It’s 9:00am on Monday morning. I start down the red dirt path to the S.O.U.L. office, eyes to the ground in effort to keep my shoes reasonably dust-free. The twinkling of women’s laughter drifts through the banana trees to my ears. “What day is it?” I think to myself. As the answer hits me, I abandon my careful trek and tear off wildly towards the sound. I turn right at the sweet potato garden, scurry down the trail between the maize fields, and with a flourishing swipe of the matooke fronds in my path, I land among the most beautiful sight: 60 Ugandan women, bedecked in their brightest kitenge, patiently awaiting for the opening of the S.O.U.L. Antenatal Education Center.
In today's market, technology is a driving force. Everywhere you go, people are connected. Not just in the Western markets, even in a developing country, it is becoming increasingly difficult to get a job without even the basic computer skills. The technology field is one of the fastest growing industries worldwide and as we are educating our students through to university level there is still a educational gap between them and their urban counterparts in the way of computer skills. Through strategic partnerships with local schools, S.O.U.L. Foundation is aiming to change and bridge that gap.
“S…E…X…” I read the letters aloud as I scrawl them across the poster paper taped to the wall behind me, and the room erupts with a cacophony of laughter.
When we arrived in Bujagali as S.O.U.L.’s new Global Health Corps (GHC) Fellows, we were welcomed with open arms and open hearts for the important work we were about to embark upon. S.O.U.L.’s vision for a new partnership with GHC was to engage the village in in-depth discussions about the maternal health needs of the community in an effort to inform future programming through S.O.U.L.’s Maternal Health Network. We arrived with the humility to recognize that we lacked the knowledge required to properly inform such a program.
I arrived in Bujagali with Tom, another volunteer from the UK, and Nicolas, our driver. We were greeted by dozens of S.O.U.L. pre-primary students, who sang and danced for us. After meeting the S.O.U.L. staff and getting a brief tour of the S.O.U.L. Shack, we walked down the village road to meet our host families. I immediately fell in love with Sal and Mama Musa and their children. They welcomed me into their home and made me feel like part of the family.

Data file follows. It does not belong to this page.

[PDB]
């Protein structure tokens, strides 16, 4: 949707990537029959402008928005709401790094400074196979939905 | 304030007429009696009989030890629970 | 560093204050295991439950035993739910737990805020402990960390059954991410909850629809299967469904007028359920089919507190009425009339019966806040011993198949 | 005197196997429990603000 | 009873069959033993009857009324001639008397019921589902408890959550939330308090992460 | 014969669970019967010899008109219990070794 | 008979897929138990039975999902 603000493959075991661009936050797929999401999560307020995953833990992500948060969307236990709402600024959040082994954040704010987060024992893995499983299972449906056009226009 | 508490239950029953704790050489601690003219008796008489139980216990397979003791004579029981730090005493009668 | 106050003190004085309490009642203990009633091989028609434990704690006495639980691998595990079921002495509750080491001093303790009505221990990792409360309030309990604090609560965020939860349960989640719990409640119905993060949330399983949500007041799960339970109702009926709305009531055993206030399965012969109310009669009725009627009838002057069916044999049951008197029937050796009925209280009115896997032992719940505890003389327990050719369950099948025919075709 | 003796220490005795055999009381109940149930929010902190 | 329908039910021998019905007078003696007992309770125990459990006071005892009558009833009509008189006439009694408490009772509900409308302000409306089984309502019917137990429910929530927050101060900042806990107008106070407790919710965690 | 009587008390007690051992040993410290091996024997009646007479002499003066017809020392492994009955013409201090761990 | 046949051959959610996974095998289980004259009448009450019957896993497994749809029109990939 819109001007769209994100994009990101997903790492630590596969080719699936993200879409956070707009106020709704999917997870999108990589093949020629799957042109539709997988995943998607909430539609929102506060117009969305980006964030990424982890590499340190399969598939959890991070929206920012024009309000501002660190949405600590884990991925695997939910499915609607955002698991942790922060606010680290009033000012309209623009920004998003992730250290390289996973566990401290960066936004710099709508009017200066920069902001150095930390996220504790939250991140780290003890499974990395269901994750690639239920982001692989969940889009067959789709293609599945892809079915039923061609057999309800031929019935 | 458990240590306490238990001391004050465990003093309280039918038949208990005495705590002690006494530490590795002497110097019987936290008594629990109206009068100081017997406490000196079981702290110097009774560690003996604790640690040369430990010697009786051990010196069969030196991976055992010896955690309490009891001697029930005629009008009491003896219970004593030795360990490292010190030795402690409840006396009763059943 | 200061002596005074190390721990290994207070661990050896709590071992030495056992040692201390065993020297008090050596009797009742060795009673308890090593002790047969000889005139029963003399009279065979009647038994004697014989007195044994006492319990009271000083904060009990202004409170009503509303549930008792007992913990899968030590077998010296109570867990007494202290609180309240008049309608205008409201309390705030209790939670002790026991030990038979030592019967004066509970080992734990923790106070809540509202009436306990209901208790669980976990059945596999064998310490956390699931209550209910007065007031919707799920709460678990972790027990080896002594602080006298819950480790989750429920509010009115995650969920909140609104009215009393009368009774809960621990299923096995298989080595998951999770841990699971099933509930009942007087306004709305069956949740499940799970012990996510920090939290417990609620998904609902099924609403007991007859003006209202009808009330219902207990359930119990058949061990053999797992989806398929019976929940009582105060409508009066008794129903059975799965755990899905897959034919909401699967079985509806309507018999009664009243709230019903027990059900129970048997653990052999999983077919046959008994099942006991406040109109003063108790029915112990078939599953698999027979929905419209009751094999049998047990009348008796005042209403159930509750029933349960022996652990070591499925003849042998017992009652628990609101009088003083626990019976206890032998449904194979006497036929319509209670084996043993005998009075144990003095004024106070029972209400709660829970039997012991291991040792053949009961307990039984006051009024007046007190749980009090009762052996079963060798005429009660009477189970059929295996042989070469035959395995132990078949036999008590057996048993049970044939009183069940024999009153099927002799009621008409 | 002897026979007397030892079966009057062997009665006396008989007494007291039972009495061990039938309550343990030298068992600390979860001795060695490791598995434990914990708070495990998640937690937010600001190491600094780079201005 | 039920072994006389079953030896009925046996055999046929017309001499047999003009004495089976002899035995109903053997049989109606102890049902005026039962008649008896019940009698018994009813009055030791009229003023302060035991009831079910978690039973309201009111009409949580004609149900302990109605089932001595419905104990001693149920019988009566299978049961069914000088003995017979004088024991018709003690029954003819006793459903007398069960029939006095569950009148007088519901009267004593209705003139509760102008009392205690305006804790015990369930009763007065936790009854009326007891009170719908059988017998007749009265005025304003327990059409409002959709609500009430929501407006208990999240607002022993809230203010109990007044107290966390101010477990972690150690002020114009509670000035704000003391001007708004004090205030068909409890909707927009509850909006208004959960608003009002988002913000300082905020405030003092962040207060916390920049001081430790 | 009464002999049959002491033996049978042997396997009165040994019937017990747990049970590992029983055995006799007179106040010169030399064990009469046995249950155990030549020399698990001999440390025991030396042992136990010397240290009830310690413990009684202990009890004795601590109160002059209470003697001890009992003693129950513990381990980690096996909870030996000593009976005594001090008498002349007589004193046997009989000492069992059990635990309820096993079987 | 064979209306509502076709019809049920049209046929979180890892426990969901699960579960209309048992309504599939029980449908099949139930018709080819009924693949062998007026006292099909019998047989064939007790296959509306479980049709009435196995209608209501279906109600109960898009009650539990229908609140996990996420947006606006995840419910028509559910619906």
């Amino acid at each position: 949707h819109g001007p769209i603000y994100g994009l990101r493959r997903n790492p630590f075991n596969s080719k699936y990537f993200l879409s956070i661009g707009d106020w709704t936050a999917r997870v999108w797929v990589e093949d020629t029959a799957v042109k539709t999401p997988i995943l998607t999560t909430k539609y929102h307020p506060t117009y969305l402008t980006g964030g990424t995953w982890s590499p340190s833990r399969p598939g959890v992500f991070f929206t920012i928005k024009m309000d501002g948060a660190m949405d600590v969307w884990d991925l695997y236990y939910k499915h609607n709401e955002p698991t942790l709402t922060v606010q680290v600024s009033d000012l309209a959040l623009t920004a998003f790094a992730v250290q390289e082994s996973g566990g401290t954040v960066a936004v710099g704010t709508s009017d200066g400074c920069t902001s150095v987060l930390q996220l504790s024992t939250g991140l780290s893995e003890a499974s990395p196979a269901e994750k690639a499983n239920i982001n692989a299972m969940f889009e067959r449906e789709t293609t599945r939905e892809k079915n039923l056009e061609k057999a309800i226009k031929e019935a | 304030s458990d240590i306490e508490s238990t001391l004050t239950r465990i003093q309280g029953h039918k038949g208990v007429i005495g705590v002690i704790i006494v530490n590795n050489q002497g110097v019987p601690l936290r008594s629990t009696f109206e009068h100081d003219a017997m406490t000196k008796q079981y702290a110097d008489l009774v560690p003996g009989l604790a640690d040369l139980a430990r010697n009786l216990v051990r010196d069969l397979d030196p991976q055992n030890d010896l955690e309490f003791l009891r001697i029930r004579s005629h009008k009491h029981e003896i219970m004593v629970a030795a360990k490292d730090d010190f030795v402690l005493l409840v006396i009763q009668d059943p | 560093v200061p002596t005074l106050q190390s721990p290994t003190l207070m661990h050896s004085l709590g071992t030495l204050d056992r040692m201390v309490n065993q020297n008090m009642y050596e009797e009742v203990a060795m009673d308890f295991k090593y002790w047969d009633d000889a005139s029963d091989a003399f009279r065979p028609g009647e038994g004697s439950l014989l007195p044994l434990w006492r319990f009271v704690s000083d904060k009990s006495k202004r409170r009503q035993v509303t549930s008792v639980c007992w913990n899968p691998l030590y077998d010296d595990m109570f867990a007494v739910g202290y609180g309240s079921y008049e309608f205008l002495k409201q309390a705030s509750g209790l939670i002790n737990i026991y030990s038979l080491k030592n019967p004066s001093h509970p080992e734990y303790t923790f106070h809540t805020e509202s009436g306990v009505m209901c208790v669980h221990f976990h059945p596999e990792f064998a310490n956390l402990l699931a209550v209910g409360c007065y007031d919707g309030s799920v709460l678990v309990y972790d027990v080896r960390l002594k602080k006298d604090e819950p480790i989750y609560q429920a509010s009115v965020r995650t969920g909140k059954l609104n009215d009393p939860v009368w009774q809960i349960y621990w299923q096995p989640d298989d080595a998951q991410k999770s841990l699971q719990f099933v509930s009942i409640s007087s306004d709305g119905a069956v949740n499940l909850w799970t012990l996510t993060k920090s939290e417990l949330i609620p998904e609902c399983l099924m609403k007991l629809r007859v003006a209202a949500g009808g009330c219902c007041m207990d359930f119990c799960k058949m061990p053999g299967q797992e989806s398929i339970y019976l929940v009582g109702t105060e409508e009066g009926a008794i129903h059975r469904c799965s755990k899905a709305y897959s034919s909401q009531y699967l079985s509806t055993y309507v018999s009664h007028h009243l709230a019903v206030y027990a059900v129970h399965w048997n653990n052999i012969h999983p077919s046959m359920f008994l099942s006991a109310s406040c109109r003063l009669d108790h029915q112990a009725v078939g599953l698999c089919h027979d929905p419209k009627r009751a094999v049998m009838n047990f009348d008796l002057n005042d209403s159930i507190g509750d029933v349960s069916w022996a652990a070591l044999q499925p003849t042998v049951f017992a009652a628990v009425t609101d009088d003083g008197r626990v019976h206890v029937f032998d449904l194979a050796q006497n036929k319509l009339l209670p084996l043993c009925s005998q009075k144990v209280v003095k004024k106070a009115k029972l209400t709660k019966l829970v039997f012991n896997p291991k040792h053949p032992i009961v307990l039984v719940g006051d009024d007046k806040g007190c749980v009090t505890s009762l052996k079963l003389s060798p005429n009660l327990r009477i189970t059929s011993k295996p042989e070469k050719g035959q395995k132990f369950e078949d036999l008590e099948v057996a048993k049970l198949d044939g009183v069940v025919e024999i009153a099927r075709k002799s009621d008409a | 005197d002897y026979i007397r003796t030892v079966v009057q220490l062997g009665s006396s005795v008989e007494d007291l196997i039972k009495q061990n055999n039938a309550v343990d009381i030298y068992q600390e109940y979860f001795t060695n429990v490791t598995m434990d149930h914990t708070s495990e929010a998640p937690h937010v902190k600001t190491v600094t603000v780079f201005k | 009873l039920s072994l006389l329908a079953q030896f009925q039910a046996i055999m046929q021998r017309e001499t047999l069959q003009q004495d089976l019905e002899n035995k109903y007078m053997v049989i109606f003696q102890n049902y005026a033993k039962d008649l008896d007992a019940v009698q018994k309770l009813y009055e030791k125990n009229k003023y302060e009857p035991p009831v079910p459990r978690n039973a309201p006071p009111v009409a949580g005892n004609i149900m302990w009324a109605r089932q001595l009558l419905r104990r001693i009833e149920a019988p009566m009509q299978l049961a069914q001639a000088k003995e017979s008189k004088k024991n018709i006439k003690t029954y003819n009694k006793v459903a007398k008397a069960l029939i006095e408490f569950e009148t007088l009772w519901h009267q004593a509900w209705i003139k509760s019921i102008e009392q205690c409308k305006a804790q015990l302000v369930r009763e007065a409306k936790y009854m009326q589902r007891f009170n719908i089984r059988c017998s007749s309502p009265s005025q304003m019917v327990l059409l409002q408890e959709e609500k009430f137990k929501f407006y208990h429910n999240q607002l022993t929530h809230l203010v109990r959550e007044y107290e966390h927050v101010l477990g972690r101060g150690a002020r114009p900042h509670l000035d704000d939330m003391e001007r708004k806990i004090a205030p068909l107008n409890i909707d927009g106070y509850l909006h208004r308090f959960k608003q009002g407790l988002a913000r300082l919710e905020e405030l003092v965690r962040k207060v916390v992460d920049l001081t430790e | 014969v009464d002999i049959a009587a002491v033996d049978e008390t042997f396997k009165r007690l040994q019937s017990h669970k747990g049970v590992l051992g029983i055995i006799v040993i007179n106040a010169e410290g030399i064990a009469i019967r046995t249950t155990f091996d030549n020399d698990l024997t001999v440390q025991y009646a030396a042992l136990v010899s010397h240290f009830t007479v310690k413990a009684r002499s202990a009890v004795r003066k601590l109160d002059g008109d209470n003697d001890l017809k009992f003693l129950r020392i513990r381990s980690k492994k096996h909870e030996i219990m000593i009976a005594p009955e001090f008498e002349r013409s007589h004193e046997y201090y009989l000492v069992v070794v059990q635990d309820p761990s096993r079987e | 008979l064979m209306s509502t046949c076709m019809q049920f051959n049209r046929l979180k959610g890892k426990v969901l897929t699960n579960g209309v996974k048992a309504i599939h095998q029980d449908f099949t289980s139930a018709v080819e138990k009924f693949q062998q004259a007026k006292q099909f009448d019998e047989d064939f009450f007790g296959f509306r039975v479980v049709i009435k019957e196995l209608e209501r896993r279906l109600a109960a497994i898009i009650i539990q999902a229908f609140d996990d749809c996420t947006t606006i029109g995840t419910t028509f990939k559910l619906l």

My first visit two years ago was very hard for me and I’m not sure that many people I know would be able to manage the rawness of it all. Today, I say sincerely: "this experience is not to be missed.”
You all know life is not a smooth terrain but rather filled with ups and downs that every human being is entitled to pass through no matter who you are and where you are from. But my caution is “Never Let the Negativities Faze on you.”
Today was a remarkable day. A day I could have never planned. A few hours of sheer joy and excitement. A few minutes of heart racing anxiety. A few seconds of uncertainty. An afternoon with an incredible outcome.
As they say in Uganda, "You are most welcome" to the S.O.U.L. Foundation blog!
This is a forum we will use to share personal stories and experiences from a variety of S.O.U.L. Foundation stakeholders. Our first post, written by our Founder and CEO Brooke Stern, recounts her experience delivering a baby for the first time after stopping by to visit the local midwife in Bujagali- a day she will never forget!
We will continue to share stories from our staff, volunteers and the community members with whom we work in Uganda, so keep visiting to learn about our work through the personal reflections of the individuals whose lives are impacted by S.O.U.L. Foundation.
Jenna Rogers, Past Executive Director
The people of Uganda live day to day. It is for survival that they do live. They eat to live, and NEVER live to eat. They don't have a chance to save their money. They aren't educated about even putting away 1,000 Ush (50 cents) per day as that can work to their benefit, when in two weeks they have 14,000 ush saved ($7). They are not IGNORANT. They just don't know. But I can assure you ALL about one thing, they want to learn!